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Atmospheric Measurement Techniques An interactive open-access journal of the European Geosciences Union
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Volume 11, issue 6 | Copyright
Atmos. Meas. Tech., 11, 3645-3659, 2018
© Author(s) 2018. This work is distributed under
the Creative Commons Attribution 4.0 License.

Research article 25 Jun 2018

Research article | 25 Jun 2018

Laboratory and in-flight evaluation of measurement uncertainties from a commercial Cloud Droplet Probe (CDP)

Spencer Faber1, Jeffrey R. French1, and Robert Jackson1,a Spencer Faber et al.
  • 1Department of Atmospheric Science, University of Wyoming, Laramie, WY 82071, USA
  • apresent address: Argonne National Laboratory, Environmental Science Division, Argonne, IL 60439, USA

Abstract. Laboratory and in-flight evaluations of uncertainties of measurements from a Cloud Droplet Probe (CDP) are presented. A description of a water-droplet-generating device, similar to those used in previous studies, is provided along with validation of droplet sizing and positioning. Seven experiments with droplet diameters of 9, 17, 24, 29, 34, 38, and 46µm tested sizing and counting performance across a 10µm resolution grid throughout the sample area of a CDP. Results indicate errors in sizing that depend on both droplet diameter and position within the sample area through which a droplet transited. The CDP undersized 9µm droplets by 1–4µm. Droplets with diameters of 17 and 24µm were sized to within 2µm, which is the nominal CDP bin width for droplets of that size. The majority of droplets larger than 17µm were oversized by 2–4µm, while a small percentage were severely undersized, by as much as 30µm. This combination led to an artificial broadening and skewing of the spectra such that mean diameters from a near-monodisperse distribution compared well (within a few percent), while the median diameters were oversized by 5–15%. This has implications on how users should calibrate their probes. Errors in higher-order moments were generally less than 10%. Comparisons of liquid water content (LWC) calculated from the CDP and that measured from a Nevzorov hot-wire probe were conducted for 17917 1Hz in-cloud points. Although some differences were noted based on volume-weighted mean diameter and total droplet concentration, the CDP-estimated LWC exceeded that measured by the Nevzorov by approximately 20%, more than twice the expected difference based on results of the laboratory tests and considerations of Nevzorov collection efficiency.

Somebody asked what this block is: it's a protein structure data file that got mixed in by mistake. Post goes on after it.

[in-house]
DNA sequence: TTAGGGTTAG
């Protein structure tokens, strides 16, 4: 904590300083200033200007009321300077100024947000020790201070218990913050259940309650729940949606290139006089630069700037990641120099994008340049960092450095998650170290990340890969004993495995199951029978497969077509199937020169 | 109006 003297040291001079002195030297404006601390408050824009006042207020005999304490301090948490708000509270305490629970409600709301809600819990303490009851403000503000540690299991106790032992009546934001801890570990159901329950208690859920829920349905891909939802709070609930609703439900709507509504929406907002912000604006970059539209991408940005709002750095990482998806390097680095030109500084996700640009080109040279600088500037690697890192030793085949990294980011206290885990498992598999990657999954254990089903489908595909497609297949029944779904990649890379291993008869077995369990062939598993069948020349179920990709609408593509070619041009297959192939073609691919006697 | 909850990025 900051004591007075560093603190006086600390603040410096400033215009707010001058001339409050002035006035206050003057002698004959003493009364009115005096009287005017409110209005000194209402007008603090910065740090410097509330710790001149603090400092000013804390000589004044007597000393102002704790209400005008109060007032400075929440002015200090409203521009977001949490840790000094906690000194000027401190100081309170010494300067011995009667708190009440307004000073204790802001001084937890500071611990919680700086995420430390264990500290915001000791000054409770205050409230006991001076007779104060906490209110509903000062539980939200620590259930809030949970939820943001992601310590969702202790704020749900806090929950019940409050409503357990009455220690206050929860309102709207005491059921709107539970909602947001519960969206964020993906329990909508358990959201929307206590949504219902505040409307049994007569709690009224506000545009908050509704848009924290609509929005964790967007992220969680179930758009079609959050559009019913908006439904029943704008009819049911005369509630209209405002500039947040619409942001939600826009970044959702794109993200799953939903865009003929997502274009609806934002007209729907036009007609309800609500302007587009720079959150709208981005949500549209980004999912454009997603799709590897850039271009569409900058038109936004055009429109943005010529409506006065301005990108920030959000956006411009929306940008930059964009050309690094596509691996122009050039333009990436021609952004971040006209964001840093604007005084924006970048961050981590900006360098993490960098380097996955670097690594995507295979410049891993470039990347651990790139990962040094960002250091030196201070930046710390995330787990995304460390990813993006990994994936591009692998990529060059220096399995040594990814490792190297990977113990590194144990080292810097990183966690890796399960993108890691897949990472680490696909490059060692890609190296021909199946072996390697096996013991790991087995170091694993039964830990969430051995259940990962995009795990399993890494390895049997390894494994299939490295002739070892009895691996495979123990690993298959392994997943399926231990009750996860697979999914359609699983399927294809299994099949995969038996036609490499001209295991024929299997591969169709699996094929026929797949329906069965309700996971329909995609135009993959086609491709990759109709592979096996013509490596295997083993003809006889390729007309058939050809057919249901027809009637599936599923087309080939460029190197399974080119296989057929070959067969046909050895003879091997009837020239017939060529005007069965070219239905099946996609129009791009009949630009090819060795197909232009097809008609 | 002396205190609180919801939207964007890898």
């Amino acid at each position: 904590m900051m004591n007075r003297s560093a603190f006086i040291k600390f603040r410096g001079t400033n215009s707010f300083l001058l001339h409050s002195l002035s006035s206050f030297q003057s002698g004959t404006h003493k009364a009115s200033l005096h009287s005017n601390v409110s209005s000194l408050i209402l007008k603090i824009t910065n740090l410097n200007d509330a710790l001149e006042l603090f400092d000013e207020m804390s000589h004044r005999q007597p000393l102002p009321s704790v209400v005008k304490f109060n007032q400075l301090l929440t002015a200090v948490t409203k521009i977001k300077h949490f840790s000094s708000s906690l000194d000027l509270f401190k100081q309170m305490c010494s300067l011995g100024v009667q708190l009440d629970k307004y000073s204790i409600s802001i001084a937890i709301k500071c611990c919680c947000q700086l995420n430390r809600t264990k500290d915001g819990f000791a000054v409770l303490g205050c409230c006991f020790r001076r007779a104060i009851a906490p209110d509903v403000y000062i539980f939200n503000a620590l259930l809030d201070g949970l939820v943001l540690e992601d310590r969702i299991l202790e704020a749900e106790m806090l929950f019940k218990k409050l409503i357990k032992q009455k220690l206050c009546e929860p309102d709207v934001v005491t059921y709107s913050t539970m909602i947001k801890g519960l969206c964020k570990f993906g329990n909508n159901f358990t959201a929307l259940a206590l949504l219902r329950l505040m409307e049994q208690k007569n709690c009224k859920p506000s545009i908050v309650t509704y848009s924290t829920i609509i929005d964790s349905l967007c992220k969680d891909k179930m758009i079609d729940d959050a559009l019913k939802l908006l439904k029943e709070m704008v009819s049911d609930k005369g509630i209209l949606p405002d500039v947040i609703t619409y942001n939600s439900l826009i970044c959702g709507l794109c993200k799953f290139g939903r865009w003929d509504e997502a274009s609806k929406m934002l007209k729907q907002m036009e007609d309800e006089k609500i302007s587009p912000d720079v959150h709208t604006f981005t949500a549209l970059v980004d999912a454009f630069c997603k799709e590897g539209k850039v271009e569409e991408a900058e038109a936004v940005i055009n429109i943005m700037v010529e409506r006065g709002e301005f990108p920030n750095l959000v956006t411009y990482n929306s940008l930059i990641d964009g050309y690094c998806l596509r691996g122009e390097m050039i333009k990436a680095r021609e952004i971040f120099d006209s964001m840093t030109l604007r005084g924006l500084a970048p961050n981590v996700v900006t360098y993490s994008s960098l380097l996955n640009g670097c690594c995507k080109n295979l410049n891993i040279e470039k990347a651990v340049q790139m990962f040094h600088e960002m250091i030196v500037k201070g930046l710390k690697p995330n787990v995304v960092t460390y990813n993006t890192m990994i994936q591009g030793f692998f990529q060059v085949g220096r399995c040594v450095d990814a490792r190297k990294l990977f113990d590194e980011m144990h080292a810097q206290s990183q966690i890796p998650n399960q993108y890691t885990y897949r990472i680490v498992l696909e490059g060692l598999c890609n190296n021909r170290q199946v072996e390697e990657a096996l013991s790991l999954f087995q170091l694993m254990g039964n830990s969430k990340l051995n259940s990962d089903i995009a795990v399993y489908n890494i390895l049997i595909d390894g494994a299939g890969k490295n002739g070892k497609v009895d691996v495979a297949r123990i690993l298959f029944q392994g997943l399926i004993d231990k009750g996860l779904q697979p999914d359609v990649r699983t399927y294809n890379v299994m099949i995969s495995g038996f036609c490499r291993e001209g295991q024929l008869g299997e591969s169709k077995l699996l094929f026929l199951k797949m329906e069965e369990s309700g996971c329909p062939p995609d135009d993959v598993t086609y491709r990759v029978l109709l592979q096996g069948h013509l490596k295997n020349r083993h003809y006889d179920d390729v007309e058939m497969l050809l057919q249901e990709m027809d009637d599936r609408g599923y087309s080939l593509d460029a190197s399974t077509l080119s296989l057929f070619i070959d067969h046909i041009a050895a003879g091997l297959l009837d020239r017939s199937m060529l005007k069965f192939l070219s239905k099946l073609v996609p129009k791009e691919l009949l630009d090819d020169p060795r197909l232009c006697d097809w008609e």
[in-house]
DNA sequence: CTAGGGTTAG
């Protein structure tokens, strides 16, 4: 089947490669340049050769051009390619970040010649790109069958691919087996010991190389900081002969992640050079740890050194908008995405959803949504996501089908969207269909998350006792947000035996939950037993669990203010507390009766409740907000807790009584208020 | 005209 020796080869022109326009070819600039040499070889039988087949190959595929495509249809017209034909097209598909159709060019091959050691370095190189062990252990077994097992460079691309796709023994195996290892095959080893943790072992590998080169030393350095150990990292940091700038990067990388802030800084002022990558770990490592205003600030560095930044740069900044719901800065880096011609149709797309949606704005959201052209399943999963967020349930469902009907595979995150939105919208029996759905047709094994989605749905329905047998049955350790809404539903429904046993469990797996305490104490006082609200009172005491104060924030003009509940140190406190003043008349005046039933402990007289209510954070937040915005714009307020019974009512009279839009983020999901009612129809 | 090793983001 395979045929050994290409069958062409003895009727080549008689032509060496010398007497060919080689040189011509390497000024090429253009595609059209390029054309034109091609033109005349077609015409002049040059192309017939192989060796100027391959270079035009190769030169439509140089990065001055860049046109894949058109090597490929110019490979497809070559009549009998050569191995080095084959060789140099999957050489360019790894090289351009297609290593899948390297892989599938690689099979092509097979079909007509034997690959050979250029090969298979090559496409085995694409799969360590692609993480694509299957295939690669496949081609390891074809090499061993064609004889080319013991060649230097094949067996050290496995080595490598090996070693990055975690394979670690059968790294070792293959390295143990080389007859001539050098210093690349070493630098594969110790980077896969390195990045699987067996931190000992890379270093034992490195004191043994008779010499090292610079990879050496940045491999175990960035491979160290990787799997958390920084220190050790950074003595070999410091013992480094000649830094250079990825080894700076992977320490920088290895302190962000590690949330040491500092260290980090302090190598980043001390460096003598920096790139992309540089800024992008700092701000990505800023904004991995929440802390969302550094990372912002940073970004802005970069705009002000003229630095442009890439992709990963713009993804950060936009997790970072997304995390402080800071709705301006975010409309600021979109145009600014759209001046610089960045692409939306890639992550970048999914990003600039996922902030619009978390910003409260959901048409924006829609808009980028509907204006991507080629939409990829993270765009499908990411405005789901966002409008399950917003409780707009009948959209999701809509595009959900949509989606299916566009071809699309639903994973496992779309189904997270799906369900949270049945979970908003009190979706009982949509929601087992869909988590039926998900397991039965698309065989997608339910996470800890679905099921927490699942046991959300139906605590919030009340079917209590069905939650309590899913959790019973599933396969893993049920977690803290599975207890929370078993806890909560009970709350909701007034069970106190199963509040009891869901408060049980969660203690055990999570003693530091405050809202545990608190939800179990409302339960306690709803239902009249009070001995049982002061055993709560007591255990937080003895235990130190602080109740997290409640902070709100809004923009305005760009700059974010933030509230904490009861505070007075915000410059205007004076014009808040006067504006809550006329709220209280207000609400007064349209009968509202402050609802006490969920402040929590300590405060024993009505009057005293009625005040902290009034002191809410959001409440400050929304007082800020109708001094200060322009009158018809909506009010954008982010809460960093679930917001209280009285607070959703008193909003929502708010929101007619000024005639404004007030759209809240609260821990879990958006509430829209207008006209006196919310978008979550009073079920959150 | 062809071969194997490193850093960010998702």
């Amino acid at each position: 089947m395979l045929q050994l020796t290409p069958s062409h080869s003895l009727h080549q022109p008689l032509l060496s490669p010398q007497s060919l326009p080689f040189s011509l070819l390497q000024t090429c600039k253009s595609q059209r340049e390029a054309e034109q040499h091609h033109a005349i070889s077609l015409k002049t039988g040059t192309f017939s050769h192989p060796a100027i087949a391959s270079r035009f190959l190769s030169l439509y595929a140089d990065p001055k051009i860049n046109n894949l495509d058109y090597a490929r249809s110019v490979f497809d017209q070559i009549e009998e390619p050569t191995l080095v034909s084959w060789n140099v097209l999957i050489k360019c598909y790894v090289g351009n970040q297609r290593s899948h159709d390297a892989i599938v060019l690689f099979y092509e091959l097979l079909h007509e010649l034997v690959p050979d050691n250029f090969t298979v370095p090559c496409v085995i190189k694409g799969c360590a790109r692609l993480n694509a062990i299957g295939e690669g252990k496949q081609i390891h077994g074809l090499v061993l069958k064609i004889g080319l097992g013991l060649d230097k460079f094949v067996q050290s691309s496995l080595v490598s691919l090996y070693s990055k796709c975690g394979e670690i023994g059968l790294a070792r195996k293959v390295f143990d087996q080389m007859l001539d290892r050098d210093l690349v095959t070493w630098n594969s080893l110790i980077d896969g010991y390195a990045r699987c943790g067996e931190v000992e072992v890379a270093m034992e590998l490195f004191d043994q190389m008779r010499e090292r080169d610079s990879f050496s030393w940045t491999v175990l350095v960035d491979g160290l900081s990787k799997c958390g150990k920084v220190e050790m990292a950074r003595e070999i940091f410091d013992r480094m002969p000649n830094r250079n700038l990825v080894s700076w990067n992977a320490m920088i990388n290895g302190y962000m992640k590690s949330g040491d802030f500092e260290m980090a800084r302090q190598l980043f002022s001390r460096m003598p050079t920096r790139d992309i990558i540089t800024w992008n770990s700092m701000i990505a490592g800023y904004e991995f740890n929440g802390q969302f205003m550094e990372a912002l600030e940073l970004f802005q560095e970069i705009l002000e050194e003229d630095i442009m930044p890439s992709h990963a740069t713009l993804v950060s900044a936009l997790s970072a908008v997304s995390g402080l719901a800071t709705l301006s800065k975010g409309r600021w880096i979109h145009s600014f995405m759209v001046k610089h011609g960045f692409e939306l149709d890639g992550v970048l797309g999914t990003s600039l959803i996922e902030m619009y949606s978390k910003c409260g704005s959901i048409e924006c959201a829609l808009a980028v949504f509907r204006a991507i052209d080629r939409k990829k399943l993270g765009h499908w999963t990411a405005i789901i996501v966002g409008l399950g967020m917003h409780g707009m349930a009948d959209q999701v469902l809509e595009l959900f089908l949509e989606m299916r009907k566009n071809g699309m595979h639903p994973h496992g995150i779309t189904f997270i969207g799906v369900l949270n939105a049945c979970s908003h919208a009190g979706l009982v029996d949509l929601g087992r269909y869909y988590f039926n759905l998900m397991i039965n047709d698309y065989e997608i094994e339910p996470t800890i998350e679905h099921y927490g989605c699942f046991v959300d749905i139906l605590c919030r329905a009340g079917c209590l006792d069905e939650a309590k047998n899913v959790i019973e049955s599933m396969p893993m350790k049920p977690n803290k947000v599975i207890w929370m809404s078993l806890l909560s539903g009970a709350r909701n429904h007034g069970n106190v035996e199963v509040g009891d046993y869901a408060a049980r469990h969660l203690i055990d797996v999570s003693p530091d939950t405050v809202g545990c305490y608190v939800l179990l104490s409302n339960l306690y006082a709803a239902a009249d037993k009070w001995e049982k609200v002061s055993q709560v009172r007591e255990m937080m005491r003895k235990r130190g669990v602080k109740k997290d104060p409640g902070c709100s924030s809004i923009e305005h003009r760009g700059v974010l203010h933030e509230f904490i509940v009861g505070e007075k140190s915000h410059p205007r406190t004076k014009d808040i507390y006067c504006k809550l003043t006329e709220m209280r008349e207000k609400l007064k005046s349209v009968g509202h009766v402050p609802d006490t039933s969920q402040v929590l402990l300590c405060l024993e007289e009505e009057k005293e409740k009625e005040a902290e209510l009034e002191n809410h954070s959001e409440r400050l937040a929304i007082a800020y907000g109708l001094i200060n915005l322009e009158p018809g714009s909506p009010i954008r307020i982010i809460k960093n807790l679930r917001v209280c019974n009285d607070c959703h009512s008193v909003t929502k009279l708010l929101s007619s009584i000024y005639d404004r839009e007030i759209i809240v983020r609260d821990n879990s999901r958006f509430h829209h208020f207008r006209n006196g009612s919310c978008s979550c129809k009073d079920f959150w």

Publications Copernicus
Short summary
Laboratory and in-flight evaluations of uncertainties of measurements from a cloud droplet probe are presented. This study extends results of earlier studies by examining instrument response over a greater range of droplet sizes throughout the entire sample volume. Errors in droplet sizing based on the laboratory measurements tend to be less than 10 %, significantly less than typically quoted sizing accuracy for this class of instrument.
Laboratory and in-flight evaluations of uncertainties of measurements from a cloud droplet probe...